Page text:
Challenges and future directions in the measurement of evidence-based practice: Qualitative analysis of umbrella review findings

Jacqueline Roberge-Dao, Lauren A. Maggio, Marco Zaccagnini, Annie Rochette, Keiko Shikako, Jill Boruff, Aliki Thomas*

*Corresponding author for this work

Research output: Contribution to journalReview articlepeer-review

2 Scopus citations

Abstract

Rationale, Aims and Objectives: An important aspect of scholarly discussions about evidence-based practice (EBP) is how EBP is measured. Given the conceptual and empirical developments in the study of EBP over the last 3 decades, there is a need to better understand how to best measure EBP in educational and clinical contexts. The aim of this study was to identify and describe the main challenges, recommendations for practice, and areas of future research in the measurement of EBP across the health professions as reported by systematic reviews (SRs). Methods: We conducted a secondary analysis of qualitative data obtained in the context of a previously published umbrella review that aimed to compare SRs on EBP measures. Two reviewers independently extracted excerpts from the results and discussion/conclusion sections of the 10 included SRs that aligned with the three research aims. An iterative six-phase reflexive thematic analysis according to Braun and Clarke was conducted. Results: Our thematic analysis produced five themes describing the main challenges associated with measuring EBP, four themes outlining main recommendations for practice, and four themes representing areas of future research. Challenges include limited psychometric testing and validity evidence for existing EBP measures; limitations with the self-report format; lack of construct clarity of EBP measures; inability to capture the complexity of the EBP process and outcomes; and the context-specific nature of EBP measures. Reported recommendations for practice include acknowledging the multidimensionality of EBP; adapting EBP measures to the context and re-examining the validity argument; and considering the feasibility and acceptability of measures. Areas of future research included the development of comprehensive, multidimensional EBP measures and the need for expert consensus on the operationalization of EBP. Conclusions: This study suggests that existing measures may be insufficient in capturing the multidimensional, contextual and dynamic nature of EBP. There is a need for a clear operationalization of EBP and an improved understanding and application of validity theory.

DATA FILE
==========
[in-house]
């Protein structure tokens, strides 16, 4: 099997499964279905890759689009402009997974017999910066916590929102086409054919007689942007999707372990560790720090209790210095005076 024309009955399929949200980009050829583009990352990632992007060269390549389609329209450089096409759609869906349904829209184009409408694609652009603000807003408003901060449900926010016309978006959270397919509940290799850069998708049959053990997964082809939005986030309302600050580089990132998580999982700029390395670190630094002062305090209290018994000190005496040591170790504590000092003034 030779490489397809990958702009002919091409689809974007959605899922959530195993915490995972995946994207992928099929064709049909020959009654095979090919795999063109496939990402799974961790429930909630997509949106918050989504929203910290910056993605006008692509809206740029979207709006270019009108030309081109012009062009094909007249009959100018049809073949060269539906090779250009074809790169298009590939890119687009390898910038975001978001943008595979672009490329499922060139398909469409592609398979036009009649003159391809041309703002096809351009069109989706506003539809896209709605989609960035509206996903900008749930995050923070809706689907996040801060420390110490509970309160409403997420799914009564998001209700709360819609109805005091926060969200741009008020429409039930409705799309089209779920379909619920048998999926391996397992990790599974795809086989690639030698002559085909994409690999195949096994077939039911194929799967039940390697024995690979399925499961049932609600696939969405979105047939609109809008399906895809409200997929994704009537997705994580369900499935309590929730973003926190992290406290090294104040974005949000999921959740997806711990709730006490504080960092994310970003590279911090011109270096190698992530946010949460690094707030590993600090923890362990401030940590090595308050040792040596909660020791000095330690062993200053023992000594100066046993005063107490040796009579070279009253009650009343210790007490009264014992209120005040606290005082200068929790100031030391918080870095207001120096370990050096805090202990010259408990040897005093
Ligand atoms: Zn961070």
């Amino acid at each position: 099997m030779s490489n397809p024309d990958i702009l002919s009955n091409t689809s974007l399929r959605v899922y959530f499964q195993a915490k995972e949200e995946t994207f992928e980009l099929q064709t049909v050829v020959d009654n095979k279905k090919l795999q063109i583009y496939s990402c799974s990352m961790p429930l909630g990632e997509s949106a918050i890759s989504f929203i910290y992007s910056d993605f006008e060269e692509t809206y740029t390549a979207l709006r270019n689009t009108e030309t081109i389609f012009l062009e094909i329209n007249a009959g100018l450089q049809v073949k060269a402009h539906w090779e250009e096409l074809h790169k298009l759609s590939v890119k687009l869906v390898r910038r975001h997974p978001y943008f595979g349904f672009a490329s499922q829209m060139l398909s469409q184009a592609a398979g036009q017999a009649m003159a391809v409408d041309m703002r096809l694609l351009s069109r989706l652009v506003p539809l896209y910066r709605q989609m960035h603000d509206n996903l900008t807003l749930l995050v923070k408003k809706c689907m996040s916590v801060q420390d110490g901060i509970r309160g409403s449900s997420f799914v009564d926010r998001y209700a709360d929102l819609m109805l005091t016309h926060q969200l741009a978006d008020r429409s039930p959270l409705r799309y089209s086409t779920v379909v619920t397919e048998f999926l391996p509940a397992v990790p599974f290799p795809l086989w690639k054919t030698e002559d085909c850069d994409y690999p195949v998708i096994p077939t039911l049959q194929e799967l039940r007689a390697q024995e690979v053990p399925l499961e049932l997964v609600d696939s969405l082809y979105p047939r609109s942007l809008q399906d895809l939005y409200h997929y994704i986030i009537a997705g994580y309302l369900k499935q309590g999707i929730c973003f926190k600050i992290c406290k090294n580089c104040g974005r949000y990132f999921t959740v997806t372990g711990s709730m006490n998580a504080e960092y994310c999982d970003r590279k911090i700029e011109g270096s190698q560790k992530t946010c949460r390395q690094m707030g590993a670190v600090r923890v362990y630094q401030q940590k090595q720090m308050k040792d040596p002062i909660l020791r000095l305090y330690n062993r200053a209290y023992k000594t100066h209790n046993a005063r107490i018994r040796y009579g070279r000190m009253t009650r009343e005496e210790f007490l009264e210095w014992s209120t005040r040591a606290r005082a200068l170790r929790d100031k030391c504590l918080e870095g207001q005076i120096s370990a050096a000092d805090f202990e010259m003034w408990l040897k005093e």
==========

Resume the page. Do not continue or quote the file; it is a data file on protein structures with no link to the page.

Original languageEnglish
Pages (from-to)218-227
Number of pages10
JournalJournal of Evaluation in Clinical Practice
Volume29
Issue number1
DOIs
StatePublished - Feb 2023
Externally publishedYes

Keywords

  • evidence-based practice
  • measurement
  • psychometrics
  • thematic analysis
  • umbrella review

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